This post is part of the 31 Days of Oscar Blogathon being held this month by Kellee over at Outspoken and Freckled along with Aurora, of Once Upon a Screen and Paula of Paula’s Cinema Club. Thanks for letting me contribute!
“One day the war will be over. And I hope that the people that use this bridge in years to come will remember how it was built and who built it. Not a gang of slaves, but soldiers, British soldiers, Clipton, even in captivity. ” – Colonel Nicholson
Number of Times Seen – Too many to count (on video, DVD, 21 May 2013 and 19 Feb 2016)
Link to original review – Here
Brief Synopsis – Tale of British prisoners in a Japanese POW camp during WWII who must build a bridge across the local river to help supply the Japanese war effort.
My Take on it – This is one of my all time favorite movies and despite its length I can watch it over and over and never get bored of it.
I believe that this is one of the very best war movies ever made because it is able to show us the brutality, the humanity and also the heroism during war.
David Lean was a master Director and storyteller and IMHO, this was his best film.
The cinematography was done so brilliantly that we can feel the epic surrounding just jumping out at us, inviting us in to explore.
The way the story is told has always had me hooked, because it introduces us to two main characters who are quite different, they meet for a bit then part ways for most of the film which gives us two concurring storylines and then in all comes back together for the explosive finale.
Alec Guinness, William Holden, Jack Hawkins and Sessue Hayakawa are all superb here as very different men who all are very determined in what they think and do.
This is very high among my favorite Best Picture Winners and it deservingly won 7 (of 8) Oscars in epic form.
Most people can recognize the theme music from this movie by its whistling sound and its so easy to just start humming (or whistling) along when you hear it.
Here’s the song in two different clips; one form the movie and one played by The Boston Pops:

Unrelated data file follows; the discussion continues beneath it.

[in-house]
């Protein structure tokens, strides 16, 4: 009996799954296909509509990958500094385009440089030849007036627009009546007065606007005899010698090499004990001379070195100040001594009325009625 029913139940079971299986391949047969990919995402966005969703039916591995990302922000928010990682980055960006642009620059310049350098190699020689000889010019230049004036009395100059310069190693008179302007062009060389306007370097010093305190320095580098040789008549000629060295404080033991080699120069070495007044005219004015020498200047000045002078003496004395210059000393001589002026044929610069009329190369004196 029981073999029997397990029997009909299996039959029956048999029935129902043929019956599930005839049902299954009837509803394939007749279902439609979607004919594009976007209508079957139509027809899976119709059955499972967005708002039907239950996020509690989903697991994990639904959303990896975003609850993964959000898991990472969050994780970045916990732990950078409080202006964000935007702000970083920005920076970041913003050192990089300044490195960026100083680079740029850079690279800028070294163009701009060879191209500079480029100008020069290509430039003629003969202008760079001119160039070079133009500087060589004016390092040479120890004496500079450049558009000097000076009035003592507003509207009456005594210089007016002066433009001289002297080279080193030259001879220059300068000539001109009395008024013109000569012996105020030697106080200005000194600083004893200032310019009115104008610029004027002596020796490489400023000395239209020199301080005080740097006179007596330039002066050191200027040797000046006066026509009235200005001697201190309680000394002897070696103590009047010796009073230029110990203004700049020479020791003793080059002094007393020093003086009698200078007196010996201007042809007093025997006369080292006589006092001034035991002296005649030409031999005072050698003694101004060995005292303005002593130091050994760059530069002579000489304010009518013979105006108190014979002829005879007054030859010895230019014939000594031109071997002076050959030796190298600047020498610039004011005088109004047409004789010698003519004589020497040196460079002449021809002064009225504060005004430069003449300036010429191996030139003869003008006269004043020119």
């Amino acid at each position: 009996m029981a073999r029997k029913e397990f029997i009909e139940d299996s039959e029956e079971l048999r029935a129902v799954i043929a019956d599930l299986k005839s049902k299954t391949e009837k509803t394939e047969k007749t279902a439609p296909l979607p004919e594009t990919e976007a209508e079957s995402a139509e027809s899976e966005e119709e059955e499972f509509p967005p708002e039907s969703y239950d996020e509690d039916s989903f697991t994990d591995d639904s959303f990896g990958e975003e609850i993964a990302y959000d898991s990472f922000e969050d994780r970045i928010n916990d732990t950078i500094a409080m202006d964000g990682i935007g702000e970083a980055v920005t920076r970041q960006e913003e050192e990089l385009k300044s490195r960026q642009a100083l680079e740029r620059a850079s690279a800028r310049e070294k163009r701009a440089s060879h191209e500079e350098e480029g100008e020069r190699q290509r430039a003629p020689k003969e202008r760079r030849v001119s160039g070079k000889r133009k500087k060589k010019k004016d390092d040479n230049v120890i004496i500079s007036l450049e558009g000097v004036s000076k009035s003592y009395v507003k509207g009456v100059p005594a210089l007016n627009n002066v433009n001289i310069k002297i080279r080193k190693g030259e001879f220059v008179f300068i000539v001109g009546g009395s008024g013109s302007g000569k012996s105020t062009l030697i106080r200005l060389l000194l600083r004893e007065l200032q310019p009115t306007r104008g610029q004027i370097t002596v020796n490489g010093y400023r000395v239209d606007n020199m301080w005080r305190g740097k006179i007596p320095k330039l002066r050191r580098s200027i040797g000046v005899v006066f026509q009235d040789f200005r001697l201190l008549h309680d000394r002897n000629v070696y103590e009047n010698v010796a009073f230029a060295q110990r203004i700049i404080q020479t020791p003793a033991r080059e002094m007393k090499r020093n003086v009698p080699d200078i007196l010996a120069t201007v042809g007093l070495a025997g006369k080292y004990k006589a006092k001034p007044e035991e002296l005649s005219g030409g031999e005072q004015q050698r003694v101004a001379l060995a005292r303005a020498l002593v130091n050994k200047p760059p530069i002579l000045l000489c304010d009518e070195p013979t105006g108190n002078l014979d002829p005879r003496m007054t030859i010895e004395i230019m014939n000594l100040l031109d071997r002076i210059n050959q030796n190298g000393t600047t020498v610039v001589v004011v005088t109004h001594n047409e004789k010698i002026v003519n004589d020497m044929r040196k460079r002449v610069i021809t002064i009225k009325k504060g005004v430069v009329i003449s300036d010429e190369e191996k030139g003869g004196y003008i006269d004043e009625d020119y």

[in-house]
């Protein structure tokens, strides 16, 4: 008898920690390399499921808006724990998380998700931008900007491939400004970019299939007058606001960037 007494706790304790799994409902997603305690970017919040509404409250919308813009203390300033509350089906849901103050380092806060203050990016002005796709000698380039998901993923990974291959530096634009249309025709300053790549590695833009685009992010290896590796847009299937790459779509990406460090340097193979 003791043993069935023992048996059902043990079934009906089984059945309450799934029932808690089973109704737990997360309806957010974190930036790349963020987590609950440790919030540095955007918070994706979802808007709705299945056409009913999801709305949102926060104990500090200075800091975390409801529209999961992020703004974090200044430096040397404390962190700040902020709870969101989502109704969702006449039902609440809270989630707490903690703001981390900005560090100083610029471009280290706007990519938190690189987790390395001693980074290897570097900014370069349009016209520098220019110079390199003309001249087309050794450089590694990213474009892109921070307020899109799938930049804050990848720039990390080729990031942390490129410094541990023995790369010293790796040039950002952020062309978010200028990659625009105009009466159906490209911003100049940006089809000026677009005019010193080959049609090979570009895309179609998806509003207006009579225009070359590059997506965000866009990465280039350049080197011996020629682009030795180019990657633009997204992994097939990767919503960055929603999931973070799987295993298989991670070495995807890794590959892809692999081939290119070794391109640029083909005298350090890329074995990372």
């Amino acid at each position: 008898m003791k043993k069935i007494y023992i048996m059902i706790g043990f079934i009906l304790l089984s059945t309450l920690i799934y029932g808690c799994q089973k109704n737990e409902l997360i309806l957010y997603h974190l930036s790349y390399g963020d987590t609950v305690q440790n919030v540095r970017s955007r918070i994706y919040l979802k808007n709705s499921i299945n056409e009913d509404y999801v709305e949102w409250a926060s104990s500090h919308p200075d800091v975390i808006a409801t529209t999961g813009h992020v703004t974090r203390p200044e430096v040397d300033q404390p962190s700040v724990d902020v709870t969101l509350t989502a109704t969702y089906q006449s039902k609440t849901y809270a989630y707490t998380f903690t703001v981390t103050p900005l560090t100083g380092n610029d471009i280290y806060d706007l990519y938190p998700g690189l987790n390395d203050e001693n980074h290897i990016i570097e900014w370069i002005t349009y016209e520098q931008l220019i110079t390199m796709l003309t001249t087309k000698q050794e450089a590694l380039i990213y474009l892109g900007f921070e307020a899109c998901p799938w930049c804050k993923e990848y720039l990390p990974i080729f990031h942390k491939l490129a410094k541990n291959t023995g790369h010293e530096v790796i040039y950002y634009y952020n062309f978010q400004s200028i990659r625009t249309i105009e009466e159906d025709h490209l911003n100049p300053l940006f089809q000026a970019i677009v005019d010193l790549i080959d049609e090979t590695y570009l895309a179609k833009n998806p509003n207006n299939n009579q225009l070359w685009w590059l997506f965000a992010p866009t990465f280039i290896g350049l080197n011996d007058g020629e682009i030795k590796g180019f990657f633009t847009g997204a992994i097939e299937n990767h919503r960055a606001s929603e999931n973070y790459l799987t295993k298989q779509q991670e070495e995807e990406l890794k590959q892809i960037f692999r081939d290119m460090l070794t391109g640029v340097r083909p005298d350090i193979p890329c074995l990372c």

The themes touched upon here are truly universal and many of them still relevant today when dealing with war.
Above all, this film feels very realistic as opposed to Hollywoodization of war.
If you’ve never seen this, I strongly urge you to change that!
Bottom Line – One of the very best war movies ever because it shows us the brutality, humanity and heroism of it all. Superb cast led by 3 very talented actors. Loved how they tell two stories that come together, diverge and then ultimately reunite for the spectacular finale. Very deserving Epic Best Picture Winner that IMHO is Lean’s best work which faithfully earned its seven (out of 8) Oscars. Superb musical theme that most people recognize and can start whistling in moments. One of my all time favorite films that I’ll never get bored of. Highly Highly Recommended!
MovieRob’s Favorite Trivia – During shooting, Alec Guinness continued to have doubts about his performance and the direction he was getting from David Lean. To put Guinness at ease, Lean decided to show the actor a rough cut of certain sequences. One night, Lean ran over an hour’s worth of footage for Guinness with the actor’s wife and son also attending. During the screening, nothing was said. At the end, the Guinness family thanked Lean and promptly walked out, leaving the director without a clue as to what to think of their reaction (or lack of). Later that night, Lean received a visit from his lead actor who told him that he and his family had decided that Nicholson was the best thing that Guinness had ever done. (From IMDB)
Rating – Oscar Worthy (no change from original review)
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